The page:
Let me touch on a measure that would allow for the consideration of foreign reviews and analyses in the approval process. For me, this is a personal acknowledgment, as for a long time farmers have been negatively affected by the current regime in registration.
Many in this House will remember my private member's Motion No. 460 in 2010, which called upon the government to allow the CFIA, the PMRA, and the Veterinary Drug Directorate of Health Canada to consider foreign science when approving new products. The Minister of Agriculture listened, and this clause in the bill is the result.
This is an amendment designed to promote innovation and cut red tape when it comes to the registration of new agriculture products. The proposed change would clarifiy and confirm the CFIA's authority to consider foreign reviews, data, and analyses during the evaluation for approval or registration of new agriculture products to the Canadian market. This information would be considered in addition to the ongoing Canadian reviews and analyses. This in turn allows for an efficient and effective approval process so that Canada's farmers can benefit from the latest scientific research from around the world and keep pace with our competition. This is a great example of how members of Parliament can bring forward ideas on behalf of their constituents and their producers and get them enshrined into law.
I now want to touch on new border controls for the imported agricultural products.
The agriculture growth act will give the Canadian Food Inspection Agency inspectors the authority to order imported shipments of feed, fertilizers, and seed out of Canada if they do not meet legal requirements. This is similar to the way that imported plants and animals may be ordered to be removed if they do not meet legal requirements.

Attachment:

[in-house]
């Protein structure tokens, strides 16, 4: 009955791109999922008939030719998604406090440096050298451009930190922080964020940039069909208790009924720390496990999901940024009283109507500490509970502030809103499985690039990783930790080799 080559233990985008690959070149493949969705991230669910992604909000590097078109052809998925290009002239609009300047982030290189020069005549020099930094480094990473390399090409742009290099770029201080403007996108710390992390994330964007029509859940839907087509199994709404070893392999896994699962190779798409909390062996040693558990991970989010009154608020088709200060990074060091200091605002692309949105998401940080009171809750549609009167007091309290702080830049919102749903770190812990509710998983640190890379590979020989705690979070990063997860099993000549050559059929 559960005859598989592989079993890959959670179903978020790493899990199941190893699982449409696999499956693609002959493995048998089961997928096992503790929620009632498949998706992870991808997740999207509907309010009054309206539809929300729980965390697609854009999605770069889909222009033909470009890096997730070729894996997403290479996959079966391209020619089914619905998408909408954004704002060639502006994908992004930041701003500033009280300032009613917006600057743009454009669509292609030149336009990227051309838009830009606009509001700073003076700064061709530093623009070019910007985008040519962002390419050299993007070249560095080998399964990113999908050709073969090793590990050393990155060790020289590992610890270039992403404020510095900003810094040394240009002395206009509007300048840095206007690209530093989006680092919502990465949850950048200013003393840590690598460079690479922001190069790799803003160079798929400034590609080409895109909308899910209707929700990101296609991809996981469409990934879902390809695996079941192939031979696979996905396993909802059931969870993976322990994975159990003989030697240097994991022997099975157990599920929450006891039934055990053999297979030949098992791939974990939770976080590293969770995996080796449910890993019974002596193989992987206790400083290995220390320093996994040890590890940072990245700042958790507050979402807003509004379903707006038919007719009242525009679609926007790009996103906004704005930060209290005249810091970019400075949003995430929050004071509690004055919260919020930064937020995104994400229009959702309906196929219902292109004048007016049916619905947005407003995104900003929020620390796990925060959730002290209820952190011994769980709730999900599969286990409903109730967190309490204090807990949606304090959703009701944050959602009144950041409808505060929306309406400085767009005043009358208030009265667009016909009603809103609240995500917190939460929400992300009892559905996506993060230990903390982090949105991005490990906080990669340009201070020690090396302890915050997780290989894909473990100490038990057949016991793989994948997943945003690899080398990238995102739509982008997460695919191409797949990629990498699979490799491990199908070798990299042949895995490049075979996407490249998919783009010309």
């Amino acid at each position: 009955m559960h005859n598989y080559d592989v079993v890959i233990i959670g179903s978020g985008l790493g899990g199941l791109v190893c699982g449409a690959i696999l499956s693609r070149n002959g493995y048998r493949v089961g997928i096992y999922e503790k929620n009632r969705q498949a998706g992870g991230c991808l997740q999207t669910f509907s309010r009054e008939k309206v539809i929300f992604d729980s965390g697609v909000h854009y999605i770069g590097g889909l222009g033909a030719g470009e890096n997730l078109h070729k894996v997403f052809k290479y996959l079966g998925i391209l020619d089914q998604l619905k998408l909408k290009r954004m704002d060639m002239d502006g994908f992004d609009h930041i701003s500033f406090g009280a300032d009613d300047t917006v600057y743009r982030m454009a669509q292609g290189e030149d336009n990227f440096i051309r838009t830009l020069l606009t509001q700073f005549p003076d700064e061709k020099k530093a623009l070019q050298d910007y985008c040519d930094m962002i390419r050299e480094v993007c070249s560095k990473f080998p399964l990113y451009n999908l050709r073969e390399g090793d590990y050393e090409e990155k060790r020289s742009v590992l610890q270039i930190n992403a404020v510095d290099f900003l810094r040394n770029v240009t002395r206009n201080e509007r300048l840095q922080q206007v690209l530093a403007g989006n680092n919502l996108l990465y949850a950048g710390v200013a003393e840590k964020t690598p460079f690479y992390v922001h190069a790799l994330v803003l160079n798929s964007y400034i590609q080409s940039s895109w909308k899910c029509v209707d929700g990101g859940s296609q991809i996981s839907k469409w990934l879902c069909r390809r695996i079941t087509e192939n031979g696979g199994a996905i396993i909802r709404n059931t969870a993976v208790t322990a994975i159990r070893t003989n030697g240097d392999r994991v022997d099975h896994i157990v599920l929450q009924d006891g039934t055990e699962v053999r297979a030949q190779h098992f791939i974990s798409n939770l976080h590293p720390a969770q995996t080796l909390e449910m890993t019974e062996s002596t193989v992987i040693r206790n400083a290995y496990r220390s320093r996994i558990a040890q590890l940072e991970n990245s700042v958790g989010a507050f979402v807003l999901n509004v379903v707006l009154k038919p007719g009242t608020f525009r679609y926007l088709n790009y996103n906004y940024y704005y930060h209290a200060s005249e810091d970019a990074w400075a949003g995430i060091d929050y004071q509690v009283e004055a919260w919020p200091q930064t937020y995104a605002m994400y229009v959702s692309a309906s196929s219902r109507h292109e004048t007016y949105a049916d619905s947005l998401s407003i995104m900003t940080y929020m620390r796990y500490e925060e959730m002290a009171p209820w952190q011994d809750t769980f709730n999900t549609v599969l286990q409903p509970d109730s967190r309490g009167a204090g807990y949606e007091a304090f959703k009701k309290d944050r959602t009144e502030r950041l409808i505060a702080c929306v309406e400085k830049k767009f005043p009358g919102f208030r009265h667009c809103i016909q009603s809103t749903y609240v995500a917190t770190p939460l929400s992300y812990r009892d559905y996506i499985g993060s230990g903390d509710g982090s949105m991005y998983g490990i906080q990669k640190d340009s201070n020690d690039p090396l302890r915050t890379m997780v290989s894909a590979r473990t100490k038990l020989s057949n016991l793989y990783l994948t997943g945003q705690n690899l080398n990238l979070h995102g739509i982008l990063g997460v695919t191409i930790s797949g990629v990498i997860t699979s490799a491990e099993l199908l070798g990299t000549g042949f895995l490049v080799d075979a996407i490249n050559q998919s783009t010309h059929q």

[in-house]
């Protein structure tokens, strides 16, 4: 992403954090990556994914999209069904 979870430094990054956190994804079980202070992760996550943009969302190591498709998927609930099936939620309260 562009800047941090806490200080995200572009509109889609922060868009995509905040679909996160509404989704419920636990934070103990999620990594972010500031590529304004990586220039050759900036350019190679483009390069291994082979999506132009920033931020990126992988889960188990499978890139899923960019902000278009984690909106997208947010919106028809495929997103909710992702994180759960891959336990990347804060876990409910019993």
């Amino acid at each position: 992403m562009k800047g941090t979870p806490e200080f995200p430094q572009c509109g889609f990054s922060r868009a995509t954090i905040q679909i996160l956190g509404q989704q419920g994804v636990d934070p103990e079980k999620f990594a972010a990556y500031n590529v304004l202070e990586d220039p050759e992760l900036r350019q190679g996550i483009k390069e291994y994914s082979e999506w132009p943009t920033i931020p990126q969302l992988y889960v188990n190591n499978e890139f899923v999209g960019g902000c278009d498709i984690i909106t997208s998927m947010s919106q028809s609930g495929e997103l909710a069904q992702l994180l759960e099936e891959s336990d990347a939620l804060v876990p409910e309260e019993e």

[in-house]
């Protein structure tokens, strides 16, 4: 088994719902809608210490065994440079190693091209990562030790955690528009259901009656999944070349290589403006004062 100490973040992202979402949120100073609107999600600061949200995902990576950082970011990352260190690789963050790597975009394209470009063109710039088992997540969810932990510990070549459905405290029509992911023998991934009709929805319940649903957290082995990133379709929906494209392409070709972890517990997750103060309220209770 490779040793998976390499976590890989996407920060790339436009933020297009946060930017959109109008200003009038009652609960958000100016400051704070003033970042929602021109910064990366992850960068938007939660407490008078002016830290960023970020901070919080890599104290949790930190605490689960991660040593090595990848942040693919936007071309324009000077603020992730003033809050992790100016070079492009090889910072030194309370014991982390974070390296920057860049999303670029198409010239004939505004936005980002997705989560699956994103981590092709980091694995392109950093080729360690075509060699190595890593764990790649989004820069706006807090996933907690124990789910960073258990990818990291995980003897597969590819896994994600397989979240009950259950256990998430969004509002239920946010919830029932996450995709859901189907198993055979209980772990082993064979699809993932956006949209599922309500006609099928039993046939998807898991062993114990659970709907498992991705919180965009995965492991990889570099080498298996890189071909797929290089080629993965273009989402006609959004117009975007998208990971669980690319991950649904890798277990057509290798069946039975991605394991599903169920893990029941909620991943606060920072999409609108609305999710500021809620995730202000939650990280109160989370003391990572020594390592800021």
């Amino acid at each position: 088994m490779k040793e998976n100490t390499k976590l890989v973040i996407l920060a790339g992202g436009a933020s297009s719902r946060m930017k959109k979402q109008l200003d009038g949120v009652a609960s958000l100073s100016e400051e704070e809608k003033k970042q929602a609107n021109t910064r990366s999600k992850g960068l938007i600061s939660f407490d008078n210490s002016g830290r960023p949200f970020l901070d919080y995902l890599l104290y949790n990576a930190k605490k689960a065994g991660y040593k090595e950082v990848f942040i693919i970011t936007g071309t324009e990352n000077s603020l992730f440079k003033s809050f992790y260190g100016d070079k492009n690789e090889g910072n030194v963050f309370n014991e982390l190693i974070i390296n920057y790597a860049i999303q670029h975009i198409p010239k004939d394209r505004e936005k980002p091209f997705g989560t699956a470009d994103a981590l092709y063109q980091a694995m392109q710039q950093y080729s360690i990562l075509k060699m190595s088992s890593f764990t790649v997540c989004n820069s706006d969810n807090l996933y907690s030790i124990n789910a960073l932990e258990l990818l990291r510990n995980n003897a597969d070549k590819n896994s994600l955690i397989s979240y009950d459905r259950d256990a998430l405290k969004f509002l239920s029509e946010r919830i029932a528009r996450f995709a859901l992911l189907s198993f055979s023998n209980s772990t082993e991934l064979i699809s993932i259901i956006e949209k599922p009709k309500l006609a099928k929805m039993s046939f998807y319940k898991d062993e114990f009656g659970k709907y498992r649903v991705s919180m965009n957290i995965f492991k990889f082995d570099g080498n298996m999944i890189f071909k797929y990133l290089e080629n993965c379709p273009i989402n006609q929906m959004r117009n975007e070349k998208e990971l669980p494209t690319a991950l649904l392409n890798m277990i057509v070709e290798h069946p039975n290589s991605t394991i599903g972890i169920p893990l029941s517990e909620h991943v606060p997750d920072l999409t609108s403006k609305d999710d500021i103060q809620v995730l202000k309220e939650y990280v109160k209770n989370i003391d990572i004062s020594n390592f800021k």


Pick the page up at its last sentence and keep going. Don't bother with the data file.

Under the current process, the CFIA negotiates a solution or there are likely to be court proceedings after the seizure of an illegal product related to animal feeds, seeds, and fertilizers. Basically this process works, but at times Canada must then also pay to dispose of the illegal products that are seized. Now we can see how being able to order the products out of Canada, out of our country, would be more effective and efficient. At the same time, the act would give CFIA inspectors the ability to allow importers to fix the problem in Canada, but only if it is not a matter of safety and if they can be sure that the issue will be addressed.
The proposed amendments would provide the CFIA with stronger tools to more effectively fulfill its mandate to protect Canada's plant and animal resource base. This change will provide additional reassurance to Canadian farmers that imported agriculture products meet our requirements and that they are competing on a more level playing field.
I wish to point out that the agriculture growth act reflects extensive stakeholder consultations carried out over the past number of years, and we are committed to additional consultation. Upon the act's receiving royal assent—and it is my great desire to see that day—some of the changes in this bill would come into force almost immediately, while others would be phased in or would require regulatory amendments. However, members can be assured that before any changes are implemented, our government is committed to full consultation to determine how to best move forward.
That is what the agriculture growth act is about. That is why I am asking all parliamentarians to give the agriculture growth act their careful attention and to move it forward so that we will have the legislative backbone to continue providing Canada's farmers and food processors with the tools they need to drive new economic growth and compete in the global economy.
In December of last year, David Hansen, vice-chair of Cereals Canada, said, “The changes being introduced through the tabling of this...bill in Parliament will truly enable Canada’s agriculture industry to grow.” I agree with him totally.